I first started blogging about anthropology and comic books back in 2012 in an occasional series titled Illustrated Man. It lasted for about nine posts before petering out as other projects demanded my attention, especially going back to grad school to pick up a Masters after completing my doctorate. While I stopped blogging about them I never stopped reading comics.
Now a professional librarian, my engagement with comics is changing again as I begin serving on a graphic novel book prize committee for my state professional association. It’s time to shake off the rust and get to writing again! So welcome to The Return of Illustrated Man. For our first installment I’ll be taking up a subject neglected in the original run, superheroes, with a review of The Vision: Little Worse than a Man/ Little Better than a Beast (2016).
Marvel fans know Vision as one of the oldest characters of the Avengers, his Silver Age origins dating back to 1968. Despite his longevity Vision is not a heavy hitter among the superstar Marvel heroes and is typically only seen in the context of the Avengers group. I mean, he’s no Wolverine or Spider-Man. Casual fans may recognize him as a supporting character from the recent blockbusters Avengers: Age of Ultron (2015) and Captain America: Civil War (2016). Perhaps because of his status as a relatively minor character in the Marvel canon, Vision was ripe for a reimagining and his latest iteration, a twelve issue run from 2016 now collected in two trade paperbacks, is stellar.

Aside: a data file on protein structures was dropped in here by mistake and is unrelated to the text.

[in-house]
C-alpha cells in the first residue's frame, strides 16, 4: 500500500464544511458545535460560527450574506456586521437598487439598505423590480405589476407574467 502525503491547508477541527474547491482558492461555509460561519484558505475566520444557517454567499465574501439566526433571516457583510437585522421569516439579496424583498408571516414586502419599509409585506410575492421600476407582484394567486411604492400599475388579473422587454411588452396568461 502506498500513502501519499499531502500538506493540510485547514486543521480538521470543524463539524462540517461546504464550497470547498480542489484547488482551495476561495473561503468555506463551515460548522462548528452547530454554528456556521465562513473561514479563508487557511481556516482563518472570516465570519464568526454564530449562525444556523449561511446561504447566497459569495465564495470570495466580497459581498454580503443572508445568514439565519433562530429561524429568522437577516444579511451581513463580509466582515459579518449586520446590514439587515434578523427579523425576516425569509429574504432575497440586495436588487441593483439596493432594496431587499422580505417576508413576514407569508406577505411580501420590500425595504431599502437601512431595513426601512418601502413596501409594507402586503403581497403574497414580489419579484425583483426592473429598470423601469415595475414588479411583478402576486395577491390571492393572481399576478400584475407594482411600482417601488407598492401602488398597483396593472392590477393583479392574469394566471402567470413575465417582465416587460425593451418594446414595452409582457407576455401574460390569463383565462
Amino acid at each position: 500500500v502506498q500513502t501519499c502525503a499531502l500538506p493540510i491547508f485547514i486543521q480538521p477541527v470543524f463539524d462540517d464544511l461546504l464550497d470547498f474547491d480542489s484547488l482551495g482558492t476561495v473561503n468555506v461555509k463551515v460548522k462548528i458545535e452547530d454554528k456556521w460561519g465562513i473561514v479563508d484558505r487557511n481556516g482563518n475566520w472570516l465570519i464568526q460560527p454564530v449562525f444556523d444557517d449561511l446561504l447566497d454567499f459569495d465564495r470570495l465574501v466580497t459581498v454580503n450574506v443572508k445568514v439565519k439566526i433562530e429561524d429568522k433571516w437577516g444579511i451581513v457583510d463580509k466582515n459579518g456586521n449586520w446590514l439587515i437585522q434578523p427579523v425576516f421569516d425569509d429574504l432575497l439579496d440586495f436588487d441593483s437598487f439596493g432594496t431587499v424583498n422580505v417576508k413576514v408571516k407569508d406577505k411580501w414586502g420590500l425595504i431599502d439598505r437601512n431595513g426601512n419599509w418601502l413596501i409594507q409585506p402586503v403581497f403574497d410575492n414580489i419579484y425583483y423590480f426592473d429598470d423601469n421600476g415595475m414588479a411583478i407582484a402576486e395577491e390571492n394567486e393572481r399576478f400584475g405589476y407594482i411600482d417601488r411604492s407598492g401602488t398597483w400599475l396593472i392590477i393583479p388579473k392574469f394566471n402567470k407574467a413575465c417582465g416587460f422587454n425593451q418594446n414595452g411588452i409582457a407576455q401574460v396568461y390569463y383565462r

You do not need comprehensive knowledge of his background story to appreciate Little Worse than a Man/ Little Better than a Beast, but I will provide a very brief primer (for a more thorough survey read this). The Vision is an android and so has a curiously alienated relationship with humanity not unlike Data from Star Trek: The Next Generation. In fact, according to Wikipedia, at his debut he has was sometimes compared to Spock, a character also introduced in the late 1960s. And like the treacherous android Bishop from the movie Alien, the Vision is also vaguely threatening to his allies. He was, after all, created by the robot villain Ultron, with whom he shares an odd quasi father-son kin relation, to be a weapon to destroy the Avengers. In becoming a hero rather than a villain as he was programmed to do by his father, Vision serves to comment on fate and free will. Finally, in a theme that resonates strongly with multiple science fiction traditions, Vision has a human romantic partner in the Scarlet Witch. Their relationship holds additional meaning for the Vision as his experience of romantic love and later, marriage and parenthood, serves to legitimate his claim to humanity.
Little Worse than a Man/ Little Better than a Beast is, in essence, a family drama. It is a tragedy, albeit one with a faint glimmer of sunlight at the end. Our story begins with the Vision having separated from the Scarlet Witch, his memory of their love erased in true soap opera fashion by a software reinstallation. Scarlet Witch gifts him her own brainwave patterns that Vision uses to create a female version of himself, Virginia, and the two of them create children, twin teenagers, Viv and Vin. Now a family, the Visions move to the suburbs and endeavor to become normal. And then their lives fall apart.
Our story opens on the family of robots experiencing constant low-level conflict with their neighbors who find them both fascinating and terrifying. Vision goes to work and worries about his paycheck, Virginia becomes a homemaker and appears to struggle with depression. The children go to high school and have trouble fitting in. Vin gets into a fight, Viv meets a boy, both teens lock horns with their parents. This kind of typical family drama stuff shows us how the Vision family is at their most human when they fail to be perfect. Seen in this light Little Worse than a Man/ Little Better than a Beast is reminiscent of another landmark deconstruction of the superhero genre, Astro City. Extraordinary people are shown to have ordinary problems.